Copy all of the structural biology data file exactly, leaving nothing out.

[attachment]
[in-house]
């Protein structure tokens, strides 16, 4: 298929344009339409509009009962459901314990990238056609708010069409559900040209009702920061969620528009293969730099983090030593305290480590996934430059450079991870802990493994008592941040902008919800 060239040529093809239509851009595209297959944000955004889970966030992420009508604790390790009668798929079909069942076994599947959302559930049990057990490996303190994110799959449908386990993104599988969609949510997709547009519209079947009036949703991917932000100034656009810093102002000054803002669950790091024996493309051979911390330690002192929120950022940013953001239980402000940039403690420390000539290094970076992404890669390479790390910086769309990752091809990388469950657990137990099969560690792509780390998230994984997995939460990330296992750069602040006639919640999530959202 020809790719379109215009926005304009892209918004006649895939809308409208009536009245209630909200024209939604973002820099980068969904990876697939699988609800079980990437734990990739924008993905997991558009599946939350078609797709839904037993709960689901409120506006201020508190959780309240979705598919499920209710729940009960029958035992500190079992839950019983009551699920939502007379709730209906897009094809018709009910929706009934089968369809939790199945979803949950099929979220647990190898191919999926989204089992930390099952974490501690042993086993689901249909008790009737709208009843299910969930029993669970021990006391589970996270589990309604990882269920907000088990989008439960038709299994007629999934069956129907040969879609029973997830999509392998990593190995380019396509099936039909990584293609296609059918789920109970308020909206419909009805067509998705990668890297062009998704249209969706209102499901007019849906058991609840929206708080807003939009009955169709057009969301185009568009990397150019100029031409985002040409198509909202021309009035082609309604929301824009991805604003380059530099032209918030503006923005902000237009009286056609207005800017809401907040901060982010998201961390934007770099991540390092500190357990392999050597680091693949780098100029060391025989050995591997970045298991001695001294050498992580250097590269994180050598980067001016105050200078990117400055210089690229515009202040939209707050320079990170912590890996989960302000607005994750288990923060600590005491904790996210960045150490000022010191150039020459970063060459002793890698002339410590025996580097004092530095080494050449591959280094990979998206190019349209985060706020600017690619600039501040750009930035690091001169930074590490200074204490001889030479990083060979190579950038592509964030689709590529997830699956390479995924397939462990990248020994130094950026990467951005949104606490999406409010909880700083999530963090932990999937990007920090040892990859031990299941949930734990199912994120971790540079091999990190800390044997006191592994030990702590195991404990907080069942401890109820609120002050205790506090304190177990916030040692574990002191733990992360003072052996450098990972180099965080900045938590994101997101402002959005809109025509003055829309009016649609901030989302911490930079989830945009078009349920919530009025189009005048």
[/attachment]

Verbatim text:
[in-house]
């Protein structure tokens, strides 16, 4: 298929344009339409509009009962459901314990990238056609708010069409559900040209009702920061969620528009293969730099983090030593305290480590996934430059450079991870802990493994008592941040902008919800 060239040529093809239509851009595209297959944000955004889970966030992420009508604790390790009668798929079909069942076994599947959302559930049990057990490996303190994110799959449908386990993104599988969609949510997709547009519209079947009036949703991917932000100034656009810093102002000054803002669950790091024996493309051979911390330690002192929120950022940013953001239980402000940039403690420390000539290094970076992404890669390479790390910086769309990752091809990388469950657990137990099969560690792509780390998230994984997995939460990330296992750069602040006639919640999530959202 020809790719379109215009926005304009892209918004006649895939809308409208009536009245209630909200024209939604973002820099980068969904990876697939699988609800079980990437734990990739924008993905997991558009599946939350078609797709839904037993709960689901409120506006201020508190959780309240979705598919499920209710729940009960029958035992500190079992839950019983009551699920939502007379709730209906897009094809018709009910929706009934089968369809939790199945979803949950099929979220647990190898191919999926989204089992930390099952974490501690042993086993689901249909008790009737709208009843299910969930029993669970021990006391589970996270589990309604990882269920907000088990989008439960038709299994007629999934069956129907040969879609029973997830999509392998990593190995380019396509099936039909990584293609296609059918789920109970308020909206419909009805067509998705990668890297062009998704249209969706209102499901007019849906058991609840929206708080807003939009009955169709057009969301185009568009990397150019100029031409985002040409198509909202021309009035082609309604929301824009991805604003380059530099032209918030503006923005902000237009009286056609207005800017809401907040901060982010998201961390934007770099991540390092500190357990392999050597680091693949780098100029060391025989050995591997970045298991001695001294050498992580250097590269994180050598980067001016105050200078990117400055210089690229515009202040939209707050320079990170912590890996989960302000607005994750288990923060600590005491904790996210960045150490000022010191150039020459970063060459002793890698002339410590025996580097004092530095080494050449591959280094990979998206190019349209985060706020600017690619600039501040750009930035690091001169930074590490200074204490001889030479990083060979190579950038592509964030689709590529997830699956390479995924397939462990990248020994130094950026990467951005949104606490999406409010909880700083999530963090932990999937990007920090040892990859031990299941949930734990199912994120971790540079091999990190800390044997006191592994030990702590195991404990907080069942401890109820609120002050205790506090304190177990916030040692574990002191733990992360003072052996450098990972180099965080900045938590994101997101402002959005809109025509003055829309009016649609901030989302911490930079989830945009078009349920919530009025189009005048």